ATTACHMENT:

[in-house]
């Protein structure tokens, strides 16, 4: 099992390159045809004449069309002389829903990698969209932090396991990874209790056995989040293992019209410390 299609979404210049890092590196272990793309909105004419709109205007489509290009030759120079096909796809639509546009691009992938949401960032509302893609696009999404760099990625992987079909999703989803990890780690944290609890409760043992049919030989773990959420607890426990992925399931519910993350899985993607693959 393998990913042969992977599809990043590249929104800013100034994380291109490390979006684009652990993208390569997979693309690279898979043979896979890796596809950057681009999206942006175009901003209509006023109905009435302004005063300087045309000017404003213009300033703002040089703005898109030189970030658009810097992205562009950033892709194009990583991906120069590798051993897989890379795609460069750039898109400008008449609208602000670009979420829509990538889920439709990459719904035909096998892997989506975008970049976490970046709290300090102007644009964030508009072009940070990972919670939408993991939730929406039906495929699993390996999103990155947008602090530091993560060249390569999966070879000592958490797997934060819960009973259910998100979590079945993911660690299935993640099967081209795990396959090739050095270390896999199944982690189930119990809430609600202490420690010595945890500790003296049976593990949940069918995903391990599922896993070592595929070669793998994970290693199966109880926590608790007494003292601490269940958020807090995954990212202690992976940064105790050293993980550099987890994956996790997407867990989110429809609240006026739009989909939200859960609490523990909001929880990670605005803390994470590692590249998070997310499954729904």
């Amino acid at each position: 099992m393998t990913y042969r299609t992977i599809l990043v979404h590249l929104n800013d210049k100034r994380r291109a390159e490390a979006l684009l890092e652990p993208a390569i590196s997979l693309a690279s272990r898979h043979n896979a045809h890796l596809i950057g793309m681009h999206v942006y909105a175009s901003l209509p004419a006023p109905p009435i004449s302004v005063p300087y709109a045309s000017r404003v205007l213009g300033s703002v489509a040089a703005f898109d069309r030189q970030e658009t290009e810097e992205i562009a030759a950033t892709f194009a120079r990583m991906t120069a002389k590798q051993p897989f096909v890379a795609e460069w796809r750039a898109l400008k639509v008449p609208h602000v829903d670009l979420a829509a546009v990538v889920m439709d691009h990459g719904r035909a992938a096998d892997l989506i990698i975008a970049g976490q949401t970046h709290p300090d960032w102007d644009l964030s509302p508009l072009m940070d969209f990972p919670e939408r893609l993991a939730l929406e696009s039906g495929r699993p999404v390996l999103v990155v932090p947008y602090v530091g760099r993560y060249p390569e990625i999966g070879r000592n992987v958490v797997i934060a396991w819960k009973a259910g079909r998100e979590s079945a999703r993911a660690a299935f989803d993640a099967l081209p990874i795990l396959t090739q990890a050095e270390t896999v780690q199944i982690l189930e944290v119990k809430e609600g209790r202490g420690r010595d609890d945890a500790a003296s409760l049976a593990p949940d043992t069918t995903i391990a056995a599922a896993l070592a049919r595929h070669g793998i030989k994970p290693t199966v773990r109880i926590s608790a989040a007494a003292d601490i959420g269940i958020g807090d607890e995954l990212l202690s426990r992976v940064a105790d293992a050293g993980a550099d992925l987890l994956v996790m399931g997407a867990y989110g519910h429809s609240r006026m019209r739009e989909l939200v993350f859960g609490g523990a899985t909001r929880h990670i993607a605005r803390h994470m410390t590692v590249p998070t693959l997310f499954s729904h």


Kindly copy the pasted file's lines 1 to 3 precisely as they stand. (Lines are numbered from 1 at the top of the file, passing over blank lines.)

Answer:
[in-house]
């Protein structure tokens, strides 16, 4: 099992390159045809004449069309002389829903990698969209932090396991990874209790056995989040293992019209410390 299609979404210049890092590196272990793309909105004419709109205007489509290009030759120079096909796809639509546009691009992938949401960032509302893609696009999404760099990625992987079909999703989803990890780690944290609890409760043992049919030989773990959420607890426990992925399931519910993350899985993607693959 393998990913042969992977599809990043590249929104800013100034994380291109490390979006684009652990993208390569997979693309690279898979043979896979890796596809950057681009999206942006175009901003209509006023109905009435302004005063300087045309000017404003213009300033703002040089703005898109030189970030658009810097992205562009950033892709194009990583991906120069590798051993897989890379795609460069750039898109400008008449609208602000670009979420829509990538889920439709990459719904035909096998892997989506975008970049976490970046709290300090102007644009964030508009072009940070990972919670939408993991939730929406039906495929699993390996999103990155947008602090530091993560060249390569999966070879000592958490797997934060819960009973259910998100979590079945993911660690299935993640099967081209795990396959090739050095270390896999199944982690189930119990809430609600202490420690010595945890500790003296049976593990949940069918995903391990599922896993070592595929070669793998994970290693199966109880926590608790007494003292601490269940958020807090995954990212202690992976940064105790050293993980550099987890994956996790997407867990989110429809609240006026739009989909939200859960609490523990909001929880990670605005803390994470590692590249998070997310499954729904």
């Amino acid at each position: 099992m393998t990913y042969r299609t992977i599809l990043v979404h590249l929104n800013d210049k100034r994380r291109a390159e490390a979006l684009l890092e652990p993208a390569i590196s997979l693309a690279s272990r898979h043979n896979a045809h890796l596809i950057g793309m681009h999206v942006y909105a175009s901003l209509p004419a006023p109905p009435i004449s302004v005063p300087y709109a045309s000017r404003v205007l213009g300033s703002v489509a040089a703005f898109d069309r030189q970030e658009t290009e810097e992205i562009a030759a950033t892709f194009a120079r990583m991906t120069a002389k590798q051993p897989f096909v890379a795609e460069w796809r750039a898109l400008k639509v008449p609208h602000v829903d670009l979420a829509a546009v990538v889920m439709d691009h990459g719904r035909a992938a096998d892997l989506i990698i975008a970049g976490q949401t970046h709290p300090d960032w102007d644009l964030s509302p508009l072009m940070d969209f990972p919670e939408r893609l993991a939730l929406e696009s039906g495929r699993p999404v390996l999103v990155v932090p947008y602090v530091g760099r993560y060249p390569e990625i999966g070879r000592n992987v958490v797997i934060a396991w819960k009973a259910g079909r998100e979590s079945a999703r993911a660690a299935f989803d993640a099967l081209p990874i795990l396959t090739q990890a050095e270390t896999v780690q199944i982690l189930e944290v119990k809430e609600g209790r202490g420690r010595d609890d945890a500790a003296s409760l049976a593990p949940d043992t069918t995903i391990a056995a599922a896993l070592a049919r595929h070669g793998i030989k994970p290693t199966v773990r109880i926590s608790a989040a007494a003292d601490i959420g269940i958020g807090d607890e995954l990212l202690s426990r992976v940064a105790d293992a050293g993980a550099d992925l987890l994956v996790m399931g997407a867990y989110g519910h429809s609240r006026m019209r739009e989909l939200v993350f859960g609490g523990a899985t909001r929880h990670i993607a605005r803390h994470m410390t590692v590249p998070t693959l997310f499954s729904h």